Volcanic spring of Borjomi

Borjomi water is sourced from a 1,500 year old volcanic spring where the natural pressure of carbon dioxide pushes water to the surface from 10km underground.

Unlike many sodium bicarbonate waters, Borjomi spring water does not have to time to cool before reaching the surface at a temperature of 38-41oC. On its journey upwards, the rocks of the Caucasian mountains enrich the water with over 60 different mineral compounds. Research has found that deep mineralised waters, fresh waters and weakly mineralised waters form Borjomi spring water.

There are several theories as to how water materialises in the depths of the earth. The earliest is infiltration theory, which was introduced by a Roman architect named Marcus Vitruvius Pollio and is still in use by scientists today. According to this theory, atmospheric precipitation produces water underground (ground water), which infiltrates to the surface through cracks in the rock.

In the 19th century Otto Volger, a German geologist introduced a new theory suggesting that ground water was produced in subsoil through condensation of atmospheric water vapours.

Most recently, the juvenile water theory was developed by the Viennese geologist Eduard Suess. This theory points to a relation between certain types of mineral water and earth magma. Suess concluded that materials from molten magma condense when released into areas of a lower temperature, forming juvenile (i.e. pristine) waters, which reach the surface as natural springs. On reaching the surface the water is no longer truly “pristine”. Pushed by volcanic gases through cracks in the earth, juvenile water dissolves the rock and carries away its minerals. Along its path it also mixes with ground water of different origin, including infiltrated water.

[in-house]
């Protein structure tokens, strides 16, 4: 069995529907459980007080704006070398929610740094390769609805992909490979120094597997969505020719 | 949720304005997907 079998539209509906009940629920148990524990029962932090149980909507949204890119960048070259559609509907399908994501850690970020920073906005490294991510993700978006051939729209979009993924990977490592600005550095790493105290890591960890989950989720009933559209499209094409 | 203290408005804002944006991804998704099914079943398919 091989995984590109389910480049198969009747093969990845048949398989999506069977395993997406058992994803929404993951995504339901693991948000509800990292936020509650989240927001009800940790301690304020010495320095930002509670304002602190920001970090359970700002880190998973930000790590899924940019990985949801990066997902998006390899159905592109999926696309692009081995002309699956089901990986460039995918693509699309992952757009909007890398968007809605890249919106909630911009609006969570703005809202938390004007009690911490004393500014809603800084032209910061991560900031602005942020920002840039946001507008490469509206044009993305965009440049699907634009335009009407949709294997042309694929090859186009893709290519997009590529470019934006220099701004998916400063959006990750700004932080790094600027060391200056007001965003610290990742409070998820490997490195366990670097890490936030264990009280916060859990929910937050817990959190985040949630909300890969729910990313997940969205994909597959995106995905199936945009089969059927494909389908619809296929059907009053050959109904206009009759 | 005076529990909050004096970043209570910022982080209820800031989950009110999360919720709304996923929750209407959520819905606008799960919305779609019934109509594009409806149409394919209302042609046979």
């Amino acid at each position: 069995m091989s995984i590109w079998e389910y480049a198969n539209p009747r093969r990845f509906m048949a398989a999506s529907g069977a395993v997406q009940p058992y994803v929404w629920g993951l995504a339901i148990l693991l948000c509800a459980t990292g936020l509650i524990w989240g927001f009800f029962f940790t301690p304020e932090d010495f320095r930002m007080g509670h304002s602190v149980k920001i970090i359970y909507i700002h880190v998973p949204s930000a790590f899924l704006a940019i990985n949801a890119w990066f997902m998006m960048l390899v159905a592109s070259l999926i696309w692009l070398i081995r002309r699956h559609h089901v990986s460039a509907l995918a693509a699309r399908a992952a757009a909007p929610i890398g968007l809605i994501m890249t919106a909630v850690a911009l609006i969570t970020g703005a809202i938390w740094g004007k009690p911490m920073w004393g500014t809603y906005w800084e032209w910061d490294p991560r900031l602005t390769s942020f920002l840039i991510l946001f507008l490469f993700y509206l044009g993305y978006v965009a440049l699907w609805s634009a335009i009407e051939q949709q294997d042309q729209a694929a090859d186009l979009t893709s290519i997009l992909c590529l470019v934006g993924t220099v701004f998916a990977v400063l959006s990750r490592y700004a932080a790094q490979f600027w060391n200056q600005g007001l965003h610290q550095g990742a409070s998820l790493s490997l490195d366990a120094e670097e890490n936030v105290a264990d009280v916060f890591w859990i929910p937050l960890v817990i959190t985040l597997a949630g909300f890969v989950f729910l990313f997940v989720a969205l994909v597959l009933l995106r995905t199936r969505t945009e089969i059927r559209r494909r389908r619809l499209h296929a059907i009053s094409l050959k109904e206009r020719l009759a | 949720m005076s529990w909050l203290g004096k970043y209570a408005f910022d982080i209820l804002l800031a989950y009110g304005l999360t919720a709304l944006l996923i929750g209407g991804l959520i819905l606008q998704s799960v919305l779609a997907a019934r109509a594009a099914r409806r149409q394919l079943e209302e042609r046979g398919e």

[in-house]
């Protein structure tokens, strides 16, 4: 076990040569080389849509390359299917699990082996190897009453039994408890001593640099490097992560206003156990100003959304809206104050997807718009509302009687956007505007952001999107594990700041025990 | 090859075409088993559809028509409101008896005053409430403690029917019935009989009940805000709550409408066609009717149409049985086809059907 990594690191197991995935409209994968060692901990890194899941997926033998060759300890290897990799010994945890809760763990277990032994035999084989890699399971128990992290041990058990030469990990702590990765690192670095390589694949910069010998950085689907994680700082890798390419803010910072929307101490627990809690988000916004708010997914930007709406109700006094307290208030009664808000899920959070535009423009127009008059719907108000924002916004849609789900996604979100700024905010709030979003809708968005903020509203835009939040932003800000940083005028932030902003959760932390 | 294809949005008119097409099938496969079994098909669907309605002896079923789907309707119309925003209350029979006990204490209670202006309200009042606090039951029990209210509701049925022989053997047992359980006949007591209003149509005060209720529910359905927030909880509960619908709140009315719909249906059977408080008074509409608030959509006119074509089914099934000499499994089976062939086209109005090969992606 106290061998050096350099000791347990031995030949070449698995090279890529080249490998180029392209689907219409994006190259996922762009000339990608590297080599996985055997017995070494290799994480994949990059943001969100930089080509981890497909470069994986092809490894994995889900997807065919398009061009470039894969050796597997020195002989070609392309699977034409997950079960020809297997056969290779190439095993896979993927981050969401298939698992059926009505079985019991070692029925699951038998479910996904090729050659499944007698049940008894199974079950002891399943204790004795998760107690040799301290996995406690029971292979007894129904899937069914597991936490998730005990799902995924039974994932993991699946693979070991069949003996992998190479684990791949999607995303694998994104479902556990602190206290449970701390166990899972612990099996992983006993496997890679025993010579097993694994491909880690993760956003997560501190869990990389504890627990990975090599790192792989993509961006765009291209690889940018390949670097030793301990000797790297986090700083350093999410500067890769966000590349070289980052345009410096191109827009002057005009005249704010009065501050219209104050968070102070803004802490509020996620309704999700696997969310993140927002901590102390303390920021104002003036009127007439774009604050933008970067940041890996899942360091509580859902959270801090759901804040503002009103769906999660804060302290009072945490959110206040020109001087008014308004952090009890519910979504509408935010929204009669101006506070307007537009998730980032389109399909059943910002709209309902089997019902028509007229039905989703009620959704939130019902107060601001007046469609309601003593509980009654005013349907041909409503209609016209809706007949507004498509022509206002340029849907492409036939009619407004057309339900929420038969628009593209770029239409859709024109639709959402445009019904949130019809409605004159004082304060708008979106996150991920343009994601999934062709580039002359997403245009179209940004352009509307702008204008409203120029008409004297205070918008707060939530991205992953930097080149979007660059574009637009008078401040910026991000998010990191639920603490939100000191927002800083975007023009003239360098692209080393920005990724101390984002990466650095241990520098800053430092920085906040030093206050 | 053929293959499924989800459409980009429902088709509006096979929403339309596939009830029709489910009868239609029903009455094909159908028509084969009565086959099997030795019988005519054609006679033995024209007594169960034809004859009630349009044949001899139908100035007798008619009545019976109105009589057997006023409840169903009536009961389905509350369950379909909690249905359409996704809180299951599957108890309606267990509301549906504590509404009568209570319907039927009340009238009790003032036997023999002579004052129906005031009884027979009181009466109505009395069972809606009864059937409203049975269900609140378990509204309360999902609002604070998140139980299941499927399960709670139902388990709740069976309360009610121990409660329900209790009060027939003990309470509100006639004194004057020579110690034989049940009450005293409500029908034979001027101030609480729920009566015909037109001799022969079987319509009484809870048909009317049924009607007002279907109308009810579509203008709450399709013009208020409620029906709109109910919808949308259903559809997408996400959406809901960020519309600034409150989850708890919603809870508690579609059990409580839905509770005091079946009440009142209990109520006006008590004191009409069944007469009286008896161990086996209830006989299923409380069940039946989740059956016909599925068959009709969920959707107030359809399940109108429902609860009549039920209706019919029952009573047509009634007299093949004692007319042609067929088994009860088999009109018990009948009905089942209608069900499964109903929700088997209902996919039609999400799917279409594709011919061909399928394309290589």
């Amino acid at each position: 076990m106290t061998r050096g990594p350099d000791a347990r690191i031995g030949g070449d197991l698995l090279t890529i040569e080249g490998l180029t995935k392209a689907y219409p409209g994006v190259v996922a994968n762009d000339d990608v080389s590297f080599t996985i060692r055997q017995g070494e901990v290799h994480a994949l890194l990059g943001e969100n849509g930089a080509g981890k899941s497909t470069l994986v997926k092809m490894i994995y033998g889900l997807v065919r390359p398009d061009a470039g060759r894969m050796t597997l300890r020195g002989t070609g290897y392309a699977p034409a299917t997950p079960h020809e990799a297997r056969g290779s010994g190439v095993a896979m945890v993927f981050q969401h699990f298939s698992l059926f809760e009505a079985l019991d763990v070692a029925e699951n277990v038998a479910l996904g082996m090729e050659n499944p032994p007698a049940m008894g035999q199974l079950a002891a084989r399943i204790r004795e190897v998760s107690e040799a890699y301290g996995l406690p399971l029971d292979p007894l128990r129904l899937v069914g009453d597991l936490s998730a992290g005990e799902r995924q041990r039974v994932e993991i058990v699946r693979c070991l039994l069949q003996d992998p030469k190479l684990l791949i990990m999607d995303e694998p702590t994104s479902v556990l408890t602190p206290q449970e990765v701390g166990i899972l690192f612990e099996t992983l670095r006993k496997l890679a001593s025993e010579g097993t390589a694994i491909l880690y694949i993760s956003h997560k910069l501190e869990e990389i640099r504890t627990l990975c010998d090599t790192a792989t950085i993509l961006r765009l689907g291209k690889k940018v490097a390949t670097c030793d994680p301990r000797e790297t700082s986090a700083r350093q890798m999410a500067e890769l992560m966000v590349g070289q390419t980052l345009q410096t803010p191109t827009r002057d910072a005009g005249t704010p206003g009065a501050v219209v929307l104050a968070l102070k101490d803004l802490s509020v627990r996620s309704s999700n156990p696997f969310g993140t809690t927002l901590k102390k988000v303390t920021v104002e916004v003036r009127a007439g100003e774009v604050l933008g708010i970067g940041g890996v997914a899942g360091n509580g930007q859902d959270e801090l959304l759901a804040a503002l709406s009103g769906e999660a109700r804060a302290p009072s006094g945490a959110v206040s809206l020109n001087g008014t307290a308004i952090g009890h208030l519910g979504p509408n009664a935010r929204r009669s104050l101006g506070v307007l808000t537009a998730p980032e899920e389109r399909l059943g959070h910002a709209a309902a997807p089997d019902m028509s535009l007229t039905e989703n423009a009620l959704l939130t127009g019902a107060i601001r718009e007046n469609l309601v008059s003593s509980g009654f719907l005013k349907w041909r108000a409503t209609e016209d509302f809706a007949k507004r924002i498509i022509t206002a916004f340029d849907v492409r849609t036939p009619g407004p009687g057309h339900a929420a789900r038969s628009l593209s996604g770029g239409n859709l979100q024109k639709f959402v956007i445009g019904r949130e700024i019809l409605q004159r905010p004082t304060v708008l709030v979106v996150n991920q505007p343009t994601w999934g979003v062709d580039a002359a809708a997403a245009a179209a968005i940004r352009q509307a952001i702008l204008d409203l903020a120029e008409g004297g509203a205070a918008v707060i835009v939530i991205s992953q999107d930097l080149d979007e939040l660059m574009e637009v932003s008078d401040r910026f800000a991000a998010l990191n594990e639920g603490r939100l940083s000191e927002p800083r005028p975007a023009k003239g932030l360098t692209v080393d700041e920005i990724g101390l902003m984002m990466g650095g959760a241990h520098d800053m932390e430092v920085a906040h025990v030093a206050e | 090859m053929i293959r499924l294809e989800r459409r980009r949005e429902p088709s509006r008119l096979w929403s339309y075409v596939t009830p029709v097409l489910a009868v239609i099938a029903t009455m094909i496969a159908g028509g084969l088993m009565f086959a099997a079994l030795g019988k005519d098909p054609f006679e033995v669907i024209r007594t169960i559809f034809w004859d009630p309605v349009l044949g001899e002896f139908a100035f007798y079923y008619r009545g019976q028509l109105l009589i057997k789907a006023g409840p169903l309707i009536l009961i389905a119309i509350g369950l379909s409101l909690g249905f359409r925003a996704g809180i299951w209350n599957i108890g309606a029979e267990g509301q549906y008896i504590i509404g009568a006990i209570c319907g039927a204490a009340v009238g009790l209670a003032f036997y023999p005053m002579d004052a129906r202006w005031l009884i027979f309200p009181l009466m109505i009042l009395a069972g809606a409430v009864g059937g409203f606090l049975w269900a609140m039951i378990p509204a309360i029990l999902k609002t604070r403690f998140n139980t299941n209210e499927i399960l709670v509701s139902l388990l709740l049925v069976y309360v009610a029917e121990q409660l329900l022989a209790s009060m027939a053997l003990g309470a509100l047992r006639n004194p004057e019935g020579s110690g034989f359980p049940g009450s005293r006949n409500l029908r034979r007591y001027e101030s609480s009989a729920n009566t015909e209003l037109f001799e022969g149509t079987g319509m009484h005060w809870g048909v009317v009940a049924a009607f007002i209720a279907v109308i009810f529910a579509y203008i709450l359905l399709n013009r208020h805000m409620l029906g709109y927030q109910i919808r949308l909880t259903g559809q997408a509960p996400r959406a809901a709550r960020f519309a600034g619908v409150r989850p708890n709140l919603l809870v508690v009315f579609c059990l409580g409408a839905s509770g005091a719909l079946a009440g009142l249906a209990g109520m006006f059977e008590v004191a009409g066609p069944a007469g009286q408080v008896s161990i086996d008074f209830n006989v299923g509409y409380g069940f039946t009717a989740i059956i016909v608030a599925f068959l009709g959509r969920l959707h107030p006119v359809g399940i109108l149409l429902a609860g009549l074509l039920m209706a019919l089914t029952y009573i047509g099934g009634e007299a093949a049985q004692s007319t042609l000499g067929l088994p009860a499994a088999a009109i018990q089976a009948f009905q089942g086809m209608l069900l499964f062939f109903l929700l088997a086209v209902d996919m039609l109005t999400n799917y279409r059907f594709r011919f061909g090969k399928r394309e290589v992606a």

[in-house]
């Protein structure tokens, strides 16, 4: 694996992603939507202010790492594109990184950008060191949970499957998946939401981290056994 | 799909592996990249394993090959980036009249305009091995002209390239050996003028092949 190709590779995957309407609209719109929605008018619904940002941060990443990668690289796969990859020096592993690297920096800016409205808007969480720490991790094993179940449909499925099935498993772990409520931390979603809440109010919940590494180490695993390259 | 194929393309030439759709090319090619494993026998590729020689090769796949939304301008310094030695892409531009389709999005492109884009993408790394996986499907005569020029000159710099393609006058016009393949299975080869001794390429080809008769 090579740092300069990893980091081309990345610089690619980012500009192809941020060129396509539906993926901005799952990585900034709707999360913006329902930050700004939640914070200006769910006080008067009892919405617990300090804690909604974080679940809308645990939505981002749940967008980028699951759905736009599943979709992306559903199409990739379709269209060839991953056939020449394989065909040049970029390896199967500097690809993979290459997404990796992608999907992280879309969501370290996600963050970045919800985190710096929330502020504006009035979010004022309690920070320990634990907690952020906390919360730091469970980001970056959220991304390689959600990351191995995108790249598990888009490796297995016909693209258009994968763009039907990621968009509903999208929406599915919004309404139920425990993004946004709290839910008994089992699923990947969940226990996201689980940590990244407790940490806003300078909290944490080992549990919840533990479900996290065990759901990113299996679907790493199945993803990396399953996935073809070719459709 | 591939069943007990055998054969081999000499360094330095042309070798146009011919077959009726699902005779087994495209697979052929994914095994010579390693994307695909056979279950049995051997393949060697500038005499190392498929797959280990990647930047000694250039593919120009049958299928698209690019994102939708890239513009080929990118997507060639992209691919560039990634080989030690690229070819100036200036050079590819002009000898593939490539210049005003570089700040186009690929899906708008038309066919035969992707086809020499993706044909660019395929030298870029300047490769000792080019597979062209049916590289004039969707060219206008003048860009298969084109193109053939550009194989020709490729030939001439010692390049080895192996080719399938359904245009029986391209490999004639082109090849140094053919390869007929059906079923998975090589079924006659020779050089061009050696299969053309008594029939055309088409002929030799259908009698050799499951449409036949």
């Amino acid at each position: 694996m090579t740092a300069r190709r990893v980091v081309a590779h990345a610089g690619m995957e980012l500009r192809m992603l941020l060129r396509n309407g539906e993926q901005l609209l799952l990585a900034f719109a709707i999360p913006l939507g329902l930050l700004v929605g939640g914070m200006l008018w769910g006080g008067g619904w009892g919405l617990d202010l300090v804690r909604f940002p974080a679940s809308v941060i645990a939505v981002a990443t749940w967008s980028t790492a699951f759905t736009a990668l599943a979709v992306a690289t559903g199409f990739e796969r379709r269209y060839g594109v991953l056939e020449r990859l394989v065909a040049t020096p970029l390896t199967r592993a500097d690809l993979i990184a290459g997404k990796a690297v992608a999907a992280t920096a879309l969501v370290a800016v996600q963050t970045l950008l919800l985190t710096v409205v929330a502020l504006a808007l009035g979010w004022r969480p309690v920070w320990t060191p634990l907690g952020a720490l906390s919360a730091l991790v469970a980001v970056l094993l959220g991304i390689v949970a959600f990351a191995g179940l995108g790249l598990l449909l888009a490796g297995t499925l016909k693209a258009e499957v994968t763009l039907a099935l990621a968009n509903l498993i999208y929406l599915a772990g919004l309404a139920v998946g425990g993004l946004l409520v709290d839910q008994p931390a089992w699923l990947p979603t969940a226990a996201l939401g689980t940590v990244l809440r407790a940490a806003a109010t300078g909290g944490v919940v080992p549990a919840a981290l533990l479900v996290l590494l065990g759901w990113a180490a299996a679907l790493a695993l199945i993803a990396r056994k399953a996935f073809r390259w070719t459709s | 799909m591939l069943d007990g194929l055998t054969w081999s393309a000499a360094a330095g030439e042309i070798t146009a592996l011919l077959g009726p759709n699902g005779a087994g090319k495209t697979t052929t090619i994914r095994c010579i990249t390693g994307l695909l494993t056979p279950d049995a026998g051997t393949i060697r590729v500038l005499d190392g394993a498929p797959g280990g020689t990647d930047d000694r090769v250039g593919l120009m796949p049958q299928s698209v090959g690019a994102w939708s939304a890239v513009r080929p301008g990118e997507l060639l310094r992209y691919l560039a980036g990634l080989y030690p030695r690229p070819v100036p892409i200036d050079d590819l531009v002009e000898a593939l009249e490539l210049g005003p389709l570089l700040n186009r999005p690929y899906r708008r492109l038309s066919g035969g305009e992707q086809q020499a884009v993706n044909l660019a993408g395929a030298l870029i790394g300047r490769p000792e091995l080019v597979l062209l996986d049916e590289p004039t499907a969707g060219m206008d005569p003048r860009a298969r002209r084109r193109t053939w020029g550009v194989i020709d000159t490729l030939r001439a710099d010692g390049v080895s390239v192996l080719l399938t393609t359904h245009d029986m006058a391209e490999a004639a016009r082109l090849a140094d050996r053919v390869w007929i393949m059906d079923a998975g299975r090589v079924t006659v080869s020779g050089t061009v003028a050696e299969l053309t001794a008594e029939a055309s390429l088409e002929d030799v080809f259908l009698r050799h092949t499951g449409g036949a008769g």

In the 1990s a study into Borjomi water discovered that its proportion of hydrogen isotopes is unique from other types of mineral water. The study suggested that an unusually large portion of Borjomi water comprises “pristine” juvenile water; perhaps the secret of the water’s origin can explain this uniqueness in mineral value.

Borjomi water is sourced from a 1,500 year old volcanic spring where the natural pressure of carbon dioxide pushes water to the surface from 10km underground.

Unlike many sodium bicarbonate waters, Borjomi spring water does not have to time to cool before reaching the surface at a temperature of 38-41oC. On its journey upwards, the rocks of the Caucasian mountains enrich the water with over 60 different mineral compounds. Research has found that deep mineralised waters, fresh waters and weakly mineralised waters form Borjomi spring water.

There are several theories as to how water materialises in the depths of the earth. The earliest is infiltration theory, which was introduced by a Roman architect named Marcus Vitruvius Pollio and is still in use by scientists today. According to this theory, atmospheric precipitation produces water underground (ground water), which infiltrates to the surface through cracks in the rock.

In the 19th century Otto Volger, a German geologist introduced a new theory suggesting that ground water was produced in subsoil through condensation of atmospheric water vapours.

Most recently, the juvenile water theory was developed by the Viennese geologist Eduard Suess. This theory points to a relation between certain types of mineral water and earth magma. Suess concluded that materials from molten magma condense when released into areas of a lower temperature, forming juvenile (i.e. pristine) waters, which reach the surface as natural springs. On reaching the surface the water is no longer truly “pristine”. Pushed by volcanic gases through cracks in the earth, juvenile water dissolves the rock and carries away its minerals. Along its path it also mixes with ground water of different origin, including infiltrated water.

In the 1990s a study into Borjomi water discovered that its proportion of hydrogen isotopes is unique from other types of mineral water. The study suggested that an unusually large portion of Borjomi water comprises “pristine” juvenile water; perhaps the secret of the water’s origin can explain this uniqueness in mineral value.